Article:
A new study in Epilepsia has suggested that children exposed to four common epilepsy medicines in the womb may have an increased risk of behavioural problems.
Study authors Yfke Huber-Mollema and her colleagues wanted to examine the effects of carbamazepine, lamotrigine, levetiracetam and valproate, used on their own.
The researchers used the Child Behaviour Checklist and Social Emotional Questionnaire filled out by the parents to test for behavioural problems in 181 children aged around 6-7 years old. Of these, 26 were exposed to valproate in the womb, 37 to carbamazepine, 88 to lamotrigine and 30 to levetiracetam.
The study compared the results of children exposed to valproate, with those of children exposed to the other 3 epilepsy medicines. It also compared the results of children exposed to lamotrigine and levetiracetam. The researchers said this is because these are the often the first-choice medicines for women of childbearing potential.
The results showed that children exposed to any of these medicines showed a higher rate of behavioural problems than children not exposed to any.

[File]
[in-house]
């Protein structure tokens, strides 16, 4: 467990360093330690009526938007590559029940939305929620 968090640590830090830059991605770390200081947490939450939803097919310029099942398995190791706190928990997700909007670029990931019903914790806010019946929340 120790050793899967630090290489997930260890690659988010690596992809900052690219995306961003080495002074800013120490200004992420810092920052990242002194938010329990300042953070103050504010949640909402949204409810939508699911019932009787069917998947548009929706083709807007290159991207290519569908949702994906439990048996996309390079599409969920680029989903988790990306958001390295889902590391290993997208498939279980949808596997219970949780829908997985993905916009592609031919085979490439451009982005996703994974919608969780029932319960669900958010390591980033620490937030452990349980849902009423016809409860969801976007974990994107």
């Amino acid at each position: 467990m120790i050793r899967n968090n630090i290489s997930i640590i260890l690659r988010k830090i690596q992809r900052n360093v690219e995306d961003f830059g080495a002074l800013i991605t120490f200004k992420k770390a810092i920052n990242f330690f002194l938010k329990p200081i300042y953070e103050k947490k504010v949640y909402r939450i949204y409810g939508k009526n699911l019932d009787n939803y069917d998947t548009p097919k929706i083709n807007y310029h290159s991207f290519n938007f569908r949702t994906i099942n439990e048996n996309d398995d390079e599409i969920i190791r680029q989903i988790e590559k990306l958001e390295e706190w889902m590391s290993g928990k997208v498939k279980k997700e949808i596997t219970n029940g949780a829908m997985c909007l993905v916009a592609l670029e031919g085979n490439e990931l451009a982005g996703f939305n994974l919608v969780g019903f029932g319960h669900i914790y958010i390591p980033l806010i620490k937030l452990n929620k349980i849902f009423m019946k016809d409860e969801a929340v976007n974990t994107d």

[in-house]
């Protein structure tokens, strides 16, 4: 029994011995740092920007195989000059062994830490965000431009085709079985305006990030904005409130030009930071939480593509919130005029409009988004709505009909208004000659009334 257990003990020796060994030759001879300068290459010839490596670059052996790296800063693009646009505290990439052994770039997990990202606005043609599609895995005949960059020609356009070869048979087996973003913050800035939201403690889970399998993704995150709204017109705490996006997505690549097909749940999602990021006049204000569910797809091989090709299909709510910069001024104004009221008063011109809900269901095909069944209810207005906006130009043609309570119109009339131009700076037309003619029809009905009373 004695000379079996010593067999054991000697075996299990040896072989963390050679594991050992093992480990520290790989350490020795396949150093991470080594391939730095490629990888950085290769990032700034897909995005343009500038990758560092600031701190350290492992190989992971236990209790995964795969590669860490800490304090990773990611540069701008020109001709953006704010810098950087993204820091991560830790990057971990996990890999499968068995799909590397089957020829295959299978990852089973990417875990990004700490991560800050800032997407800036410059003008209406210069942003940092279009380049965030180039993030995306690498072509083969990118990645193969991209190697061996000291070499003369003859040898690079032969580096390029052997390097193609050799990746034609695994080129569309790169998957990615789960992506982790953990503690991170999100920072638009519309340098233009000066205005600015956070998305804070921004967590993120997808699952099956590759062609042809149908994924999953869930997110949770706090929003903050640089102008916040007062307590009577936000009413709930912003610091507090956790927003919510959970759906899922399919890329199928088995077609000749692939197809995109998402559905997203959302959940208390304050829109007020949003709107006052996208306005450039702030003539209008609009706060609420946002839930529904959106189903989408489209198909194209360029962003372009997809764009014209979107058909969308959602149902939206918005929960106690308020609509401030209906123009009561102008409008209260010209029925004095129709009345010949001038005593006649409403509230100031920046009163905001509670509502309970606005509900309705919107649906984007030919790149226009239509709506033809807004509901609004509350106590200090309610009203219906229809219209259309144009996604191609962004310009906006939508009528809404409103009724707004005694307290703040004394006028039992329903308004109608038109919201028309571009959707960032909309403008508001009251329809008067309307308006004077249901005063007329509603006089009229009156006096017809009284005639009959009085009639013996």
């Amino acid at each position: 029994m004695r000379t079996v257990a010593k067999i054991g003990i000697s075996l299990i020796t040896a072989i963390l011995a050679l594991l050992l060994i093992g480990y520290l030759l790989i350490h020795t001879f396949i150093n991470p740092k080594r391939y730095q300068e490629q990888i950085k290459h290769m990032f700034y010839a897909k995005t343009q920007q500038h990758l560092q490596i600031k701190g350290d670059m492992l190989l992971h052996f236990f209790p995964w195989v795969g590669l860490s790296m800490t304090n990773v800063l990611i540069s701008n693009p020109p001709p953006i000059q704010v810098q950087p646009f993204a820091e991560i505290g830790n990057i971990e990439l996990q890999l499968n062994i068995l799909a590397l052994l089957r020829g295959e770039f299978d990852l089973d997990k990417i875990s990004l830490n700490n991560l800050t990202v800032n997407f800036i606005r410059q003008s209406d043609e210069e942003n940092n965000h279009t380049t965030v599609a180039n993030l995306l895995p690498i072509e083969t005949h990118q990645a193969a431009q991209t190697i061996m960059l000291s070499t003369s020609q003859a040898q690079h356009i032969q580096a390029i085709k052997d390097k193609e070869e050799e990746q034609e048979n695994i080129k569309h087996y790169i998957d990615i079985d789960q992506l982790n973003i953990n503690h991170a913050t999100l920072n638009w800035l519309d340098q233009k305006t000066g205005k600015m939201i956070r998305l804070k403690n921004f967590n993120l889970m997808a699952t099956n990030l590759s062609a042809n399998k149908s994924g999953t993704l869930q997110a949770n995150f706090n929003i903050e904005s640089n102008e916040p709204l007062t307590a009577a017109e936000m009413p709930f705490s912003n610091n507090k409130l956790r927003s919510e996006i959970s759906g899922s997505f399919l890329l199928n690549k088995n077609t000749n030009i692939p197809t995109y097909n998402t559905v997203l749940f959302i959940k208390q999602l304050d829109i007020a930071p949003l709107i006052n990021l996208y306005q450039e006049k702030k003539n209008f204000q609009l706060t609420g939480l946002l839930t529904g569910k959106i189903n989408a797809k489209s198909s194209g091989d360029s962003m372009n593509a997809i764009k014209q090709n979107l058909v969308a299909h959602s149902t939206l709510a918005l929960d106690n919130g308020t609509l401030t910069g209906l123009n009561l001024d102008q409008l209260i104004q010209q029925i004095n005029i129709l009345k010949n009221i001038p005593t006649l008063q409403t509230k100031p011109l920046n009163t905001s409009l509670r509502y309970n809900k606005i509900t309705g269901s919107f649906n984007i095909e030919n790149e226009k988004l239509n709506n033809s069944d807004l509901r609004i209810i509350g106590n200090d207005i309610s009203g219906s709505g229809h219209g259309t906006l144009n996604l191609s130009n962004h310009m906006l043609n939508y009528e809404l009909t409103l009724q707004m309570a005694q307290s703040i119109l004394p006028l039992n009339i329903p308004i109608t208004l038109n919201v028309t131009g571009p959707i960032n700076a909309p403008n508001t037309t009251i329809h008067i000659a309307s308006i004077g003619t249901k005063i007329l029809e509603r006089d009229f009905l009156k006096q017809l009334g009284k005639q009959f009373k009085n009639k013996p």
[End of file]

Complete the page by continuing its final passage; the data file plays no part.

The study showed the risk was highest in the valproate group, with nearly a third of children experiencing behavioural problems (32%). These problems were also seen in over 1 in 10 children in the carbamazepine (14%), lamotrigine (16%) and levetiracetam (14%) groups.
Children exposed to valproate had a higher risk of social problems than those exposed to lamotrigine or levetiracetam. They also had a higher risk of attention problems than children exposed to levetiracetam.
When comparing levetiracetam and lamotrigine, the study authors found a difference between these medicines too. Children exposed to lamotrigine seemed to have more attention problems, but less anxious behaviour compared to those exposed to levetiracetam.
Lead author, Yfke Huber-Mollema, explained that previous studies have also found a link between exposure to epilepsy medicines and behavioural problems in children. She said exposure to valproate has been linked with these and other development and birth problems in children for a longer time.
Ms Huber-Mollema added: “The majority of children developed normally, but compared to population norms, children of mothers with epilepsy showed an increased risk of behavioural problems.
“Women who are worried about the effect of medicine use during pregnancy should contact their [epilepsy specialist]. Information provision is very important and a well-balanced choice between the risks to the mother and the unborn child should be made.
“It is important that children of mothers with epilepsy are regularly screened for developmental and behavioural problems.”